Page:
Today, if you see a movie for children, it will most often have a male protagonist, while females, who are, in fact, half of the kid population, are presented as if they were a minority. Within that minority, there will be a strong female or two who reviewers will invariably call “feisty.” I call these characters the “Minority Feisty.” The trope has evolved from the Smurfette principle in that there is often more than one, and she is presented as strong. But rarely is she the protagonist. Her power, lines, and screen time are carefully and consistently circumscribed to show that she is not as important as the male star. Still, the Minority Feisty is supposed to pacify parents, making them feel that, unlike those sexist films of yesteryear, this movie is contemporary and feminist.

Smurfette spends most of the movie as a captured damsel in distress who the male smurfs, and mostly male humans, must rescue, but like most Minority Feisty, she has her moments of courage and brilliance. Also, upon befriending her enemy, Vexy, while Smurfette never says, “I want to stay with you because I can’t stand being the only female in Smurfville,” she does express joy at having the sister she never did.

grace-interview-p

Grace is another Minority Feisty. She’s Patrick’s wife, Blue’s mom, and she’s cool and brave. But the central human, with the conflict and the transition, not to mention the lines and the screen time, is clearly Patrick.

Vexy is an okay Minority Feisty. I enjoyed her badness and watching her transition. Did you read that part about transition? We now have–are you ready– 2 female Smurfs! And Vexy stays brunette. Thus with “Smurfs 2,” the Smurfette principle truly evolves into the Minority Feisty: two females and one of them is a bad-ass. Is that progress or what? According to the Geena Davis Institute, at this rate, it will be only 700 years before we get gender equality in the fantasy world.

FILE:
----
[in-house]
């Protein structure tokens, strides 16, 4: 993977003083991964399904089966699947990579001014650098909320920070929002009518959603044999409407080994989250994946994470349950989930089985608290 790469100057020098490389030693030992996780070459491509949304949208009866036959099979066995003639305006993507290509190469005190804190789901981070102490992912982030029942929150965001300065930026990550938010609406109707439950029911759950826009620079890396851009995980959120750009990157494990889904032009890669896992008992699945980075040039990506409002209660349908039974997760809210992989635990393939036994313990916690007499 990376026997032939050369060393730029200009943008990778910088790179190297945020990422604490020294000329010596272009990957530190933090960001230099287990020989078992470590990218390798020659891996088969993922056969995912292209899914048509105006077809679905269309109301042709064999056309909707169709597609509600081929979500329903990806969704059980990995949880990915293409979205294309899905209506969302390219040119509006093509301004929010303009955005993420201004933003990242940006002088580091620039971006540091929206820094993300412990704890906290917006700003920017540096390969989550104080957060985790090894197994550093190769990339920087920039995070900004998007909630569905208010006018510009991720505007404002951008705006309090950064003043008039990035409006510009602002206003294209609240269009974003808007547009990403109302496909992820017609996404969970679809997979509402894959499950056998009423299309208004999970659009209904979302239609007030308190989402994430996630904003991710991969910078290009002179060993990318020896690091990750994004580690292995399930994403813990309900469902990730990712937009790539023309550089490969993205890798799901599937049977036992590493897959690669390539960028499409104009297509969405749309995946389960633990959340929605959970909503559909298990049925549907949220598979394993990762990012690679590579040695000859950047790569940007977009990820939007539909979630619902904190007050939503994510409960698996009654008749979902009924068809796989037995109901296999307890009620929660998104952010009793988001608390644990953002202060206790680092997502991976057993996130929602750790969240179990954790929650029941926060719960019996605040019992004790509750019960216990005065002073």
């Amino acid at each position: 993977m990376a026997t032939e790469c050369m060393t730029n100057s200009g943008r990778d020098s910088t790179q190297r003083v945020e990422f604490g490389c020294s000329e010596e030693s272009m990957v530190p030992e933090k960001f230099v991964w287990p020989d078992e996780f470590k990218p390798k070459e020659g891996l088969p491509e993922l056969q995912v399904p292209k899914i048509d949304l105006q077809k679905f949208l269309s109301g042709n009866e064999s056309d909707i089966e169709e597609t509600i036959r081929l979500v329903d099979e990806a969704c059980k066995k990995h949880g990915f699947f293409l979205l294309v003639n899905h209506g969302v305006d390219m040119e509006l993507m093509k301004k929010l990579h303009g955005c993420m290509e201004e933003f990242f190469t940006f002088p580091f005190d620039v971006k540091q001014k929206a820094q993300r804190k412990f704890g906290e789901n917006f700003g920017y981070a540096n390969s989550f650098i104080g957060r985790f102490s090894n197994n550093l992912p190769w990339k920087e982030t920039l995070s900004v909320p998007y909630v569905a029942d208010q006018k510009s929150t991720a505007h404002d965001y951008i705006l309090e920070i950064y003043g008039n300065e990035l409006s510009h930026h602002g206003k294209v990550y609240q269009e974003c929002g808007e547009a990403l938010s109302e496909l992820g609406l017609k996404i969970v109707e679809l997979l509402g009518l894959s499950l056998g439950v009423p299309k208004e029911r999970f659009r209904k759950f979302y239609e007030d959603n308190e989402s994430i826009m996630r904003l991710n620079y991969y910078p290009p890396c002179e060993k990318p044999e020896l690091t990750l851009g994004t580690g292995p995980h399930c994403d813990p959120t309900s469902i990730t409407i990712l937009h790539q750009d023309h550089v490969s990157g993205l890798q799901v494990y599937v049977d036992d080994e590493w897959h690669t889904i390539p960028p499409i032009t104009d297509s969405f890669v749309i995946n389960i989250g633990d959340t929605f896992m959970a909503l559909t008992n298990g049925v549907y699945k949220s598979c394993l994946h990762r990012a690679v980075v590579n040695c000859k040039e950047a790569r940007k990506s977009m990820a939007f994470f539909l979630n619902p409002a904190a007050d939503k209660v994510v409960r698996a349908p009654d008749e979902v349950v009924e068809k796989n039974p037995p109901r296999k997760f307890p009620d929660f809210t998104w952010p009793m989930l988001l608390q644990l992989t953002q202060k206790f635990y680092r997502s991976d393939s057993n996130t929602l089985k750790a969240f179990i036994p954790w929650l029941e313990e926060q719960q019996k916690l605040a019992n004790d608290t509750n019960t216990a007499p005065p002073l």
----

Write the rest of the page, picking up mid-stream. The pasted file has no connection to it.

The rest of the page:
Reel Girl rates “Smurfs 2″ ***SS*** for gender stereotyping

See Reel Girl’s Gallery of Girls Gone Missing from Children’s Movies in 2013

 

 

Reel Girl’s Gallery of Girls Gone Missing From Children’s Movies in 2013

In 2012, I waited until the last possible minute. It wasn’t until December that I posted Reel Girl’s Gallery of Girls Gone Missing from Children’s Movies in 2012. Even though in the age of the internet, the facts were impossible to miss, I kept hoping that, somehow, I’d overlooked something.

This year, I’m going to face the upcoming year of multi-million dollar sexism marketed directly at my three daughters– ages 3, 6, and 9– head on, in January.

Of the 21 movie posters for young kids pictured below, only 4 appear to feature a female protagonist; 16 seem to feature a male protagonist and 10 are named for that male star. In one case, “Peabody and Mr. Sherman,” the movie is titled for its 2 male protagonists.

Of the 4 movies starring females, just two are titled for the star. It’s the small budget 7 million film from Moscow, “Snow Queen,” that was brave enough to name its film after a female. “Frozen” is the title chosen for Disney’s version, the same movie studio that changed “Rapunzel” to “Tangled,” to obscure its female star. Fittingly, in the poster for “Frozen,” the woman’s image also fades into the background.

Both “Dorothy” and “Epic,” buffer the female on the poster with males, Epic with a constellation of them and “Dorothy” by listing no less than 7 famous male actors.

The poster for “Planes” may look mysterious, but it comes from the producers of “Cars,” a movie which had many more male than female characters. Tellingly, the preview for “Planes” doesn’t show a single female character.